What is the Lawn on D Costing Us?
Jon Chesto’s report in the Globe on Monday noted that the Lawn on D, an almost three-acre parcel immediately behind the South Boston Convention Center, is currently costing about $2.7 million to operate and generating about $424,000 in revenues, sponsorships, etc. Both the operating costs and the revenues are up in 2015, from $2.1 million and $190,000, respectively, in 2014. So the annual loss has also grown from 2014 to 2015, from about $1.9 million to around $2.3 million.
There are many questions that should arise here. Start with equity. Should an authority be spending that much on programming at one park while other Boston’s neighborhoods compete for limited funds in a stressed City of Boston budget?
Then there is the question of highest and best use. No doubt that thousands of people enjoy the park (at a subsidized rate), but the fact is that the resources represented by the parcel could do a lot more good for the state if put to a different use. Chesto quoted Greg Sullivan, Pioneer’s research director, as saying: “This is a prime developable piece of property that’s owned by the public in an area that’s undergoing tremendous real estate development.”
Greg is right. And here is why. Property values in Boston’s Seaport District are sky high right now. Back in December of 2013, as the Boston Business Journal noted, the three-acre parcel at One Seaport Square was “permitted for a pair of residential towers” and “sold to a joint venture led by Berkshire Group for $72 million.” That’s $24 million an acre.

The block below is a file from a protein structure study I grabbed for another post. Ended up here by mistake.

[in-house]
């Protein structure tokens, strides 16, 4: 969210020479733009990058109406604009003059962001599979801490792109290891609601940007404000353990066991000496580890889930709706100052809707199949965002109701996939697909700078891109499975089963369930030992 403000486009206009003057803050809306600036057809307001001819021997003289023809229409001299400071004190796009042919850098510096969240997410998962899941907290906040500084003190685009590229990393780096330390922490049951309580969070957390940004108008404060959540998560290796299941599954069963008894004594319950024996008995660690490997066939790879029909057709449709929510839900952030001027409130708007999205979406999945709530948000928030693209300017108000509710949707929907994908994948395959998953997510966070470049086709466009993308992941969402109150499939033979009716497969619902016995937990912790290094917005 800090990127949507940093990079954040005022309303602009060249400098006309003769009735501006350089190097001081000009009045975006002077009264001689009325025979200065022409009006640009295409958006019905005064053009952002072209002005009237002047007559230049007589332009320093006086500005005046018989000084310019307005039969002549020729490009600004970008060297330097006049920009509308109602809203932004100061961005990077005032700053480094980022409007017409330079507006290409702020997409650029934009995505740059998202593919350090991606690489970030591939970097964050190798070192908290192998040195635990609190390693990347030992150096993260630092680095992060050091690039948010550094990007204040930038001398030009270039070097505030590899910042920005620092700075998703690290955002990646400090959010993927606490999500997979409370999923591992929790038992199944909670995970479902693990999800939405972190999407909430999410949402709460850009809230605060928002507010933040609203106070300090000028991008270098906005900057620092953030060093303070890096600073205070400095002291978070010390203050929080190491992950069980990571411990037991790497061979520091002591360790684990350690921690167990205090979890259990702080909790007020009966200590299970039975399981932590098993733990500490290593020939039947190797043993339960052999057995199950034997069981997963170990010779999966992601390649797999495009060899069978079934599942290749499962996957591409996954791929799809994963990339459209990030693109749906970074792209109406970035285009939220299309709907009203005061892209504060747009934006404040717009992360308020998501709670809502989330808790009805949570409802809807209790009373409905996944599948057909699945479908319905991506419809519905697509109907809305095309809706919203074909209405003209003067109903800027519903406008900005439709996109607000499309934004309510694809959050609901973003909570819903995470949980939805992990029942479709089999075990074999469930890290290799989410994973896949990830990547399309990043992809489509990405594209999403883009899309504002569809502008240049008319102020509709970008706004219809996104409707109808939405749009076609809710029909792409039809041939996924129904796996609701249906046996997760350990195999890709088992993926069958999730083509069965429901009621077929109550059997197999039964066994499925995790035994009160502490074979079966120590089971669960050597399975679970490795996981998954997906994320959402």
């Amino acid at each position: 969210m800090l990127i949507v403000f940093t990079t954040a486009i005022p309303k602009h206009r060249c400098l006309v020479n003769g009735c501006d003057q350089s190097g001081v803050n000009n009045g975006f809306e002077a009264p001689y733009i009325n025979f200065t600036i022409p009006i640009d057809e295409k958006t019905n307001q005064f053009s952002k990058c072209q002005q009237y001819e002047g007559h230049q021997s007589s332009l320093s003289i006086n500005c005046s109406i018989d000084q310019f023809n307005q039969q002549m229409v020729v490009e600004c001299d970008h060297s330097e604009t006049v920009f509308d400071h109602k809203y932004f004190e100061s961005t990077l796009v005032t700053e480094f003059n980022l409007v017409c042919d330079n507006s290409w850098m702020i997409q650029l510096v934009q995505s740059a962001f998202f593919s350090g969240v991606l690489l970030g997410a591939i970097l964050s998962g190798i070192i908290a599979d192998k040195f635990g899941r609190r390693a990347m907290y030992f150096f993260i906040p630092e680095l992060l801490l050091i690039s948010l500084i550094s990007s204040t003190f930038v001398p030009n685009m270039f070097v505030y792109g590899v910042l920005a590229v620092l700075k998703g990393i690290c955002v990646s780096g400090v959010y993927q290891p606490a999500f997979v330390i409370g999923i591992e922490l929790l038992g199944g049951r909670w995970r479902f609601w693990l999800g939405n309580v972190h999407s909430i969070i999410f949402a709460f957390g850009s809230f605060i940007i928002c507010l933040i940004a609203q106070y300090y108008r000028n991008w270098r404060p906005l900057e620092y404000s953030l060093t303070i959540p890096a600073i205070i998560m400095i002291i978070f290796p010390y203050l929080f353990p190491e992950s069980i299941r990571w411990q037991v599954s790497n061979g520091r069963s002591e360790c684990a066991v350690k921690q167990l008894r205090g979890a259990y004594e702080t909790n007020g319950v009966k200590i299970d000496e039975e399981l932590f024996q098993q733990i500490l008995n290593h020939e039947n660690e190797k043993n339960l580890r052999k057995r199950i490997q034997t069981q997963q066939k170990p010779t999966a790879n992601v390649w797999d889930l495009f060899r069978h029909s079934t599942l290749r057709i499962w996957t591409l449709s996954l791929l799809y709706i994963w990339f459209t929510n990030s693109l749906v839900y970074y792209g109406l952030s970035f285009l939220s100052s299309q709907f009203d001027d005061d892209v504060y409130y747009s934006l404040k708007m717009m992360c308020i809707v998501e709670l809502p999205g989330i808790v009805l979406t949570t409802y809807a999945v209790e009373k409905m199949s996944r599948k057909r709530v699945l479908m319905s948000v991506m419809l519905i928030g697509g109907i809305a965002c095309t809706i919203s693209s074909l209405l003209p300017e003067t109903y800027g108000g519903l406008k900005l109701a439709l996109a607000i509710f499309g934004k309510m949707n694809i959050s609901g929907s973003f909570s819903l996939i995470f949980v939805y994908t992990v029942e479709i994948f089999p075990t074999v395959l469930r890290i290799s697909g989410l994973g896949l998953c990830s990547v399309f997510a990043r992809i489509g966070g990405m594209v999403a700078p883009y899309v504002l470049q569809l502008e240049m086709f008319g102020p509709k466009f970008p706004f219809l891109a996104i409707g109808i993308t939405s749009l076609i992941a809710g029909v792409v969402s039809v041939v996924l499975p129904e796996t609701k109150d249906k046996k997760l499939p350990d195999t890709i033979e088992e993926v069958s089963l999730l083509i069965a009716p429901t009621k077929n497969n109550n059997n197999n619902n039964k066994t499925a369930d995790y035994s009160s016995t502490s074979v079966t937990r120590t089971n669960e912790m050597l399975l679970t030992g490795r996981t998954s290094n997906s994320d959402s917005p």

That’s approximately the same size as the Lawn on D site. Granted, the One Seaport location is better but even were the temporary play space to fetch half what John Hynes’ Boston Global Investors and Morgan Stanley Real Estate Investing got from the Berkshire Group, it would be a lot of money at a time when the state is struggling to find ways to fund a $7 billion MBTA deferred maintenance shortfall, a $4 billion higher education deferred maintenance shortfall, and a growing Medicaid budget shortfall.
More recently, WS Development acquired 12.5 acres in the Seaport Square area. They paid $359 million, or almost $30 million an acre. In Tim Logan’s Globe story Dick Marks of WS Development is quoted as follows:
“This is the hottest neighborhood in town. It’s an extraordinary opportunity.”
Yep. With literally billions in investment underway, why is the Convention Center Authority holding onto a temporary park? In great part it is because the Authority wants another crack at expanding the convention center—space that the convention center doesn’t need and that would not benefit the region. To the contrary, the city would benefit from additional development in that area.
While bocce is fun, it’s not that much fun.
The real opportunity with selling the small lot is that it could help out other parts of the state where infrastructure investments in the tens of millions of dollars are not frequently seen, except when some casino comes to town with promises of wads of cash.
Follow me on twitter at @jimstergios, visit Pioneer’s website, or check out our education posts at the Rock The Schoolhouse blog.